On September 11, 2009, Plaintiff, an African American graduate student at the University of Missouri St. Louis ("UMSL"), was elected president of SEMPA. (Second Amended Original Civil Complaint ("Compl."), ECF No. 44, ¶¶5, 26, 27). As President of SEMPA, Plaintiff had "full power and authority over the SEMPA organization, campus radio station, and UMSL's newly launched TV station." (Id., ¶27).

During Plaintiff's first few weeks as President of SEMPA, she was subjected to a "hostile work environment, racially discriminatory treatment, and later an assault by a faculty advisor." (Id., ¶28). Plaintiff sought intervention from Defendants, but her claims were not investigated. (Id.). Specifically, Plaintiff alleges that, as part of this"hostile environment," student SEMPA members Ryan Ordway, John Edwards and Keith Robinson on October 3, 2009, Defendant Marcel Bechtholdt, IT Services Administrator and SEMPA Chief Technical Advisor, recommended that Plaintiff secure a Sergeant at Arms "for her protection" at future meetings. (Id., ¶50). Plaintiff alleges that Charles Granger, Student Advisor at UMSL Department of Biology, Bechtholdt, and Ordway "threatened Rodgers with premeditated retaliation and informed her that if she continued with her complaint against any SEMPA offender that she would be met with adverse action before they would as there had already been talks to remove her as president from the SEMPA organization." (Id., ¶55).2

Plaintiff sought to enforce the UM-System's anti-discrimination policy and requested that Office of Student Life Director and the University's Chief Diversity Officer, Miriam Huffman, intervene. (Id., ¶52). Plaintiff alleges that Defendant Huffman presided over the October 7, 2009mediation involving Plaintiff, Craig Robinson, Ryan Ordway, and Bechtholdt. (Id., ¶53). Plaintiff alleges that Defendant Huffman provided UM-System grievance materials to all parties to allow them to file a formal grievance with a higher campus department after the mediation "failed." (Id., ¶57).3

After the mediation, Plaintiff alleges that her access to the SEMPA office and radio station was removed by Granger and Bechtholdt. (Id., ¶58). Plaintiff asserts that Granger and Bechtholdt, along with several SEMPA members, conspired to remove her as president of SEMPA and discourage her from pursuing her discrimination complaint. (Id.). Plaintiff claims that the "discriminatory animus" and "hostile environment" culminated in Plaintiff "being openly accosted by Granger on the UMSL campus as she exited the SEMPA office." (Id.).4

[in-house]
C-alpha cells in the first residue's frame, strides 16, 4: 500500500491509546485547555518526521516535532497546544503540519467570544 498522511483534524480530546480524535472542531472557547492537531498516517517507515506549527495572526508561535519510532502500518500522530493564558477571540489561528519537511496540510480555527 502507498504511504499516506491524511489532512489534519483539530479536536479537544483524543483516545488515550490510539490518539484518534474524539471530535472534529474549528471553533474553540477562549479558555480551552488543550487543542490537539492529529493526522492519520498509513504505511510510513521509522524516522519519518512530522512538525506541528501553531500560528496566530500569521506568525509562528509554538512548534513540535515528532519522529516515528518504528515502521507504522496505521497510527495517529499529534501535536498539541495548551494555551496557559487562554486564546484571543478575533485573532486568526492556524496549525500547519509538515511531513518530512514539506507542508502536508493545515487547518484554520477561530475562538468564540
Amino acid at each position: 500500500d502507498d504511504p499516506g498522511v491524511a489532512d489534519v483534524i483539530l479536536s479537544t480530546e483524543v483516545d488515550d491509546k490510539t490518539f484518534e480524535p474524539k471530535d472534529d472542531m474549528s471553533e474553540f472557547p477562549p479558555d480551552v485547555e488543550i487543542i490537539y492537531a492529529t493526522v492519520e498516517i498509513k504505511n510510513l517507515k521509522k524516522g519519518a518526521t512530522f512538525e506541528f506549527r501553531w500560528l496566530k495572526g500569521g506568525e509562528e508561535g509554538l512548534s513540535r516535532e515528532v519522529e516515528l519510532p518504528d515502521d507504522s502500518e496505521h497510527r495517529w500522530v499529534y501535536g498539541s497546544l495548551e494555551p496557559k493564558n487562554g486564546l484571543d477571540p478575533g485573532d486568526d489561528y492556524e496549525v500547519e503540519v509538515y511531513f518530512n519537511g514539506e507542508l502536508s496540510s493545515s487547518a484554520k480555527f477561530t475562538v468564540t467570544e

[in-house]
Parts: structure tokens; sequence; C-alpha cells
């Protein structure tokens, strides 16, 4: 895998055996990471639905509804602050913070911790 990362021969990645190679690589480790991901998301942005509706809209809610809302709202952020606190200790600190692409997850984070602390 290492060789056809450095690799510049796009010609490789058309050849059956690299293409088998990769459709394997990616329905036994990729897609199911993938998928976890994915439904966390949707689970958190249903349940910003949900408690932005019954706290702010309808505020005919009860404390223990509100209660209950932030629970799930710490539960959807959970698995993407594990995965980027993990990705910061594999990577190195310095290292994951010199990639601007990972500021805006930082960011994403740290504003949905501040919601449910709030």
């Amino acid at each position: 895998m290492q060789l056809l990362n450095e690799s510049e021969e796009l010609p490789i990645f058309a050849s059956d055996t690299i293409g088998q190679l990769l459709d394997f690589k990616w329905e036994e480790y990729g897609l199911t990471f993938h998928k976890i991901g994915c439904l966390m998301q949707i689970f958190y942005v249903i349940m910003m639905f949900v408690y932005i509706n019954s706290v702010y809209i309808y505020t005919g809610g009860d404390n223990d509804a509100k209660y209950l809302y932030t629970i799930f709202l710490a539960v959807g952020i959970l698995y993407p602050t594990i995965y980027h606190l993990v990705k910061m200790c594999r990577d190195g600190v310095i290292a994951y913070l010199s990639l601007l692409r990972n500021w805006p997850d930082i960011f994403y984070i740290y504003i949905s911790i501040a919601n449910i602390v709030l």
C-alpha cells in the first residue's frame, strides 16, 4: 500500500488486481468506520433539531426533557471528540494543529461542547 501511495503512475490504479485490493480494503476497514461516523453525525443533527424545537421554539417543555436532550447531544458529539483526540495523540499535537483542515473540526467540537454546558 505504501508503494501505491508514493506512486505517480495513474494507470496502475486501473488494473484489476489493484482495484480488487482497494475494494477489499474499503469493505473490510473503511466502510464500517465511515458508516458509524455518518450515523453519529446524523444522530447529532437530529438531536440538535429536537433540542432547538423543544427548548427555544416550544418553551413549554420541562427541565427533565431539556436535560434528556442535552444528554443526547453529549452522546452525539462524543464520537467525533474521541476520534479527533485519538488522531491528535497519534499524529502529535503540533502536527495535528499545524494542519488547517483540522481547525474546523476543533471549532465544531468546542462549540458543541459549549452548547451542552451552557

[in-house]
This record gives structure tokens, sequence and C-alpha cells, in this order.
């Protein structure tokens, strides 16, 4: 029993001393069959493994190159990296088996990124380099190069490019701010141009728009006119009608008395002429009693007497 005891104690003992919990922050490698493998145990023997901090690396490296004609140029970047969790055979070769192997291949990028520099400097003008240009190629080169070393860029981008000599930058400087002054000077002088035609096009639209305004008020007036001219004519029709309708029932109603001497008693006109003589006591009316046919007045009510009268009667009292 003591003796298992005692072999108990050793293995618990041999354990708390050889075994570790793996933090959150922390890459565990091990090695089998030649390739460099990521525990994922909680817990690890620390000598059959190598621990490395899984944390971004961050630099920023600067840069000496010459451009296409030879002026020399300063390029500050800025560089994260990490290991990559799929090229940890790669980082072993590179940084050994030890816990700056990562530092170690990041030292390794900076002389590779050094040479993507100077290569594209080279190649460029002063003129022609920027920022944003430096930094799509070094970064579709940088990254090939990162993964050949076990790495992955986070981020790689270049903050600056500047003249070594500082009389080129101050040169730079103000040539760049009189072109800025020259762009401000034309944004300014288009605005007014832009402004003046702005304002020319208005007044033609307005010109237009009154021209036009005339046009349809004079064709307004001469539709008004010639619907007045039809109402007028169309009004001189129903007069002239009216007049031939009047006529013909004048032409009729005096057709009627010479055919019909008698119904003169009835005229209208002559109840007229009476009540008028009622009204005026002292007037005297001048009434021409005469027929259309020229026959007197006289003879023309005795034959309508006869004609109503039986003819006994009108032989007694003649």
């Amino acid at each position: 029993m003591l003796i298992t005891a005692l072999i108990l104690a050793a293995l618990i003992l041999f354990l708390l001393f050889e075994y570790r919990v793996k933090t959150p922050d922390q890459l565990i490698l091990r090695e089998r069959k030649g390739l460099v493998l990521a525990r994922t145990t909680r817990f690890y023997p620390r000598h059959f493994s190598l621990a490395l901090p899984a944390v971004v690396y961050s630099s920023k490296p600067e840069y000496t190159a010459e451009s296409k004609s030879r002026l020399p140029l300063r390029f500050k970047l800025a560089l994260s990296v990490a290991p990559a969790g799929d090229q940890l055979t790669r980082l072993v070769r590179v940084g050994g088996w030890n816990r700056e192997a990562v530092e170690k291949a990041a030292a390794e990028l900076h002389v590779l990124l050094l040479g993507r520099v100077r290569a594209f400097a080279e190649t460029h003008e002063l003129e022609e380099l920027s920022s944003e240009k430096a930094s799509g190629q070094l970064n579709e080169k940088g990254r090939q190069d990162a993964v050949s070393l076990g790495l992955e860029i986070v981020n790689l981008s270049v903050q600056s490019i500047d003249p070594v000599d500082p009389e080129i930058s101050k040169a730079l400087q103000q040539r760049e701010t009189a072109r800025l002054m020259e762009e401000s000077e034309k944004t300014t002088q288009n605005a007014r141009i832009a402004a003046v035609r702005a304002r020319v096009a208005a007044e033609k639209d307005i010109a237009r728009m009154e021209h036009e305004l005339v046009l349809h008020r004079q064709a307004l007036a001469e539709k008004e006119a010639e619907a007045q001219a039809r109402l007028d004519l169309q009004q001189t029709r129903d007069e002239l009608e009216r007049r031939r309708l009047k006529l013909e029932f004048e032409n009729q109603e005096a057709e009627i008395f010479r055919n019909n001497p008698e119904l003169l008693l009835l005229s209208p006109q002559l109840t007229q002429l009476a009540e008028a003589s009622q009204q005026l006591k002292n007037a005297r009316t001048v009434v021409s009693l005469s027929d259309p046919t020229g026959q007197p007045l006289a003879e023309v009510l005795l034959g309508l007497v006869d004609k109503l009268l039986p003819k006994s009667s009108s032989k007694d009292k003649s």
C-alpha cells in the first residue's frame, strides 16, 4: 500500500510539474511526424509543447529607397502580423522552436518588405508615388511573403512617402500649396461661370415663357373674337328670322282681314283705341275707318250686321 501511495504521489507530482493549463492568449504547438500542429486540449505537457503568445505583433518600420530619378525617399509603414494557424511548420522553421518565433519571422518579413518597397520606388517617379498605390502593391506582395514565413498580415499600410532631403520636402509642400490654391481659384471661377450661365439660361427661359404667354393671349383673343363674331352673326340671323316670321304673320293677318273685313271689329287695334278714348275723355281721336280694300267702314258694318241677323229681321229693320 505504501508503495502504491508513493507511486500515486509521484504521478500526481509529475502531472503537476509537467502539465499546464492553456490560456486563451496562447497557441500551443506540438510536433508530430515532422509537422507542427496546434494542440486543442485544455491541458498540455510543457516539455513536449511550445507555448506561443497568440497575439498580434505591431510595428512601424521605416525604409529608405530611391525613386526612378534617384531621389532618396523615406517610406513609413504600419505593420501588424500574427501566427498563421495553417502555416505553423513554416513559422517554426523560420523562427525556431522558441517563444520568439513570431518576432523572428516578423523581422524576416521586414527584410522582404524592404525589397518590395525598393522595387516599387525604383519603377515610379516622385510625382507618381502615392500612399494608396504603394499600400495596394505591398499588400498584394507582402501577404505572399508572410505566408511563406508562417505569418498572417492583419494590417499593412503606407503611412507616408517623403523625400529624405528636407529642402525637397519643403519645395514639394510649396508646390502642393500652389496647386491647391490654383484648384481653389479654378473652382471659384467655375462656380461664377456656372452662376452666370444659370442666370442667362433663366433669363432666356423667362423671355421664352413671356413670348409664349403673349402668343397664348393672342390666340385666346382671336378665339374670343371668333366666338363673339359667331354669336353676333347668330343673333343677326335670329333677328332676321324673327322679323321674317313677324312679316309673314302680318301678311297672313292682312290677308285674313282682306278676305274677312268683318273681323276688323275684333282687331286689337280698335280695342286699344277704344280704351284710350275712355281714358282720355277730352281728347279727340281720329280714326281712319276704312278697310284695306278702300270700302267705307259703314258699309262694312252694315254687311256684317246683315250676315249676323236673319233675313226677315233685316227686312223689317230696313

Between October 2009 and January 2010, Rodgers filed over thirty verbal and written complaints to Defendants in nine UMSL departments. (Id., ¶31). Plaintiff notified the Office of Student Affairs, Student Life, and Student Court of the alleged racial discrimination, harassment, retaliation, hostile environment, assault by a faculty member, and denial of due process and equal protection she had suffered. (Id., ¶32). Plaintiff alleges that in the Office of Student Affairs, her complaints were "met with reckless indifference, willful blindness, and deliberately hindered in the furtherance of her racial discrimination grievance against white SEMPA members." (Compl., ¶60). Plaintiff asserts that her grievances were "rejected five (5) times" by Defendant Curtis Coonrod, Vice Provost of Student Affairs, Defendant Orinthia Montague, Associate Vice Provost of Student Affairs and Designated Primary Officer, and Defendant Helen Ward, the Administrative Assistantat UMSL's Office of Student Affairs, "within two-weeks for arbitrary and capricious reasons unrelated to the merits of her allegations." (Id.).5 Because her grievances were rejected, Plaintiff asserts that she was "refused an investigation and unjustly denied due process." (Id.).